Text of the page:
MGM, Arthur Freed, Vincent Minelli, Betty Comden and Adolph Green, Fred Astaire, Cyd Charisse, Oscar Levant, Nanette Fabray, Jack Buchanan and that wonderful company behind them. Wow! The Broadway musical is one of America's great contributions to the performing arts, and the Band Wagon delightfully turns its clichés on their heads, with the story of a plucky group of troopers who put all their heart and talent into...a turkey.

Great dancing includes one of Fred Astaire's classic ballet duos, "Dancing in the Dark," with Cyd Charise. She does this spin ending in a semi-kneel, with the mid-calf hem of her dress landing mid-thigh, in order to display one of those spectacular gams of hers...'tis a wonder to behold! Also, there's a number with Astaire and Jack Buchanan, one of the great British variety stars. It's a delight to see this all-too-short exhibition of contrasting dance styles by two master hoofers.

And there's the added treat of Nanette Fabray and Oscar Levant (Levant being one those, like Robert Benchley, who entertains by playing himself) standing in for Comden and Green, who happened to write The Band Wagon (as well as Singin' in the Rain and Bells are Ringing). What I like about Comden and Green is, that while most all American musicals come out of New York, the sound of Comden and Green IS New York. They once said, "New York is the ongoing background of our lives - Brooklyn girl, Bronx boy - and whether we have been conscious of it or not, it is the background..."

Yes, there's the music - five numbers, part of the great repertory of American Standards: That's Entertainment, By Myself, You and the Night and the Music, Something to Remember You By, and of course Dancing in the Dark. My favorite dance number after DITD is Shine on My Shoes, surely an under-appreciated classic. All in all, a pretty good score (no pun intended), wouldn't you say?

The story is classified as a "backstage musical," and certainly it is. But there's a scene in Band Wagon with a truly documentary feel. After the show's premier, there's a dress-down cast party. The underpaid company singers and dancers really are in it for the love, and when they want to wind down, they go somewhere cozy, get their drinks and sing a lovely, subdued song, Something To Remember You By. (Of course, after Astaire joins them, the volume goes up, and it's a miracle they aren't evicted. I guess New Haven is used to it by now.) When I was a kid I was a gofer for the Metropolitan Opera when it hit my town on its spring tours, and it's why this scene in The Band Wagon rings so true: as a fly on the wall, I saw the Met company unwinding just this way.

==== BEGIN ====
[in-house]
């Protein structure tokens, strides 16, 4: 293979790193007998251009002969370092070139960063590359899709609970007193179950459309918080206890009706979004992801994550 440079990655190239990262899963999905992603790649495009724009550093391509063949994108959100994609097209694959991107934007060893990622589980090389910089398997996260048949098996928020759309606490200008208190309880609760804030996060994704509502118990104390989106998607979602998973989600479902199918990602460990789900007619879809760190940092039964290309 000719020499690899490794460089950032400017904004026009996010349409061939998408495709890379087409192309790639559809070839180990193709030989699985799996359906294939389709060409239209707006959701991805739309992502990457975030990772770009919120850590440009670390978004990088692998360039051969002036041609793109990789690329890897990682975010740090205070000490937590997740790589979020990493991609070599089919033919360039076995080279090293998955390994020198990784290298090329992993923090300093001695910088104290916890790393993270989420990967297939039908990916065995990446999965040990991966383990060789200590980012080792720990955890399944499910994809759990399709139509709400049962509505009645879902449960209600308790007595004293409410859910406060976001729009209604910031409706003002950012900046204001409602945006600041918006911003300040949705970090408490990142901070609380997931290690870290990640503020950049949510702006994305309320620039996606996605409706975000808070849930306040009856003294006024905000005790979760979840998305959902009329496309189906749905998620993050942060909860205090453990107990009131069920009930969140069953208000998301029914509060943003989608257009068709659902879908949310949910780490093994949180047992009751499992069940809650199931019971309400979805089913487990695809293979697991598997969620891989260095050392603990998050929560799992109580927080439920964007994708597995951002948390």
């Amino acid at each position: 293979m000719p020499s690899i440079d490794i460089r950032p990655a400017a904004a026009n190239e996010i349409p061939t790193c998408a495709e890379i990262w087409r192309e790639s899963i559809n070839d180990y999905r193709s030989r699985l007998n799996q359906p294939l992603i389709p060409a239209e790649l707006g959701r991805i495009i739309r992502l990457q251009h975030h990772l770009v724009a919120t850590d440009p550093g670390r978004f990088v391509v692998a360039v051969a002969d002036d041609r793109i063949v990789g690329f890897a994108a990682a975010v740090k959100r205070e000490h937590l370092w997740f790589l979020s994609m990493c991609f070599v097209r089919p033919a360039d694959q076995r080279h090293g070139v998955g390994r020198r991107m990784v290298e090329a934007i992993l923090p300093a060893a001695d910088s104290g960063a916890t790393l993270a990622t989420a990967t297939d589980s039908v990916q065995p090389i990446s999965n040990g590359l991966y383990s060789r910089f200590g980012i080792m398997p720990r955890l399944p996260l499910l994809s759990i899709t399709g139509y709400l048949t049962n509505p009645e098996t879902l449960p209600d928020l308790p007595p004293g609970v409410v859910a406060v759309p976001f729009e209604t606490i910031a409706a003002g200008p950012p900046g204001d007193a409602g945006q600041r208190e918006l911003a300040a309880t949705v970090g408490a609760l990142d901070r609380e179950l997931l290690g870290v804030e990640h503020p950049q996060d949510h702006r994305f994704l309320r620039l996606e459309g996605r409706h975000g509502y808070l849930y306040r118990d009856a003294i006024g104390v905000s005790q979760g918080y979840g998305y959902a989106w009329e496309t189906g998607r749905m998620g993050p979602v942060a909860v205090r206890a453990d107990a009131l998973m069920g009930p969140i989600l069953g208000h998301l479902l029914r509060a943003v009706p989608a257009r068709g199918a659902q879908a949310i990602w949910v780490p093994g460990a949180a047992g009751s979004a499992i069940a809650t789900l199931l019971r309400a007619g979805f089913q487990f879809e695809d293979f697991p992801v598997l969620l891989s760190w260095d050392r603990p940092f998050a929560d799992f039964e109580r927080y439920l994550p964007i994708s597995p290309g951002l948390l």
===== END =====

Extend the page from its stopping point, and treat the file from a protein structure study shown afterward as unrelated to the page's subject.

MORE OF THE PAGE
One more element of realism (or life imitating art imitating life): according to the trivia, Buchanan had to have triple root canal work and was in pain for most of the production, and Fabray gashed her knee in "Louisiana Hayride," then had to dance on her knees for the "Triplets" number. Ouch! Talk about plucky troopers!

This was smart and sophisticated musical comedy of the 50s, an era when New York adults still set pop trends and before American culture became corrupted and dumbed down by television. It's not just nostalgia to say they don't make them like they used to.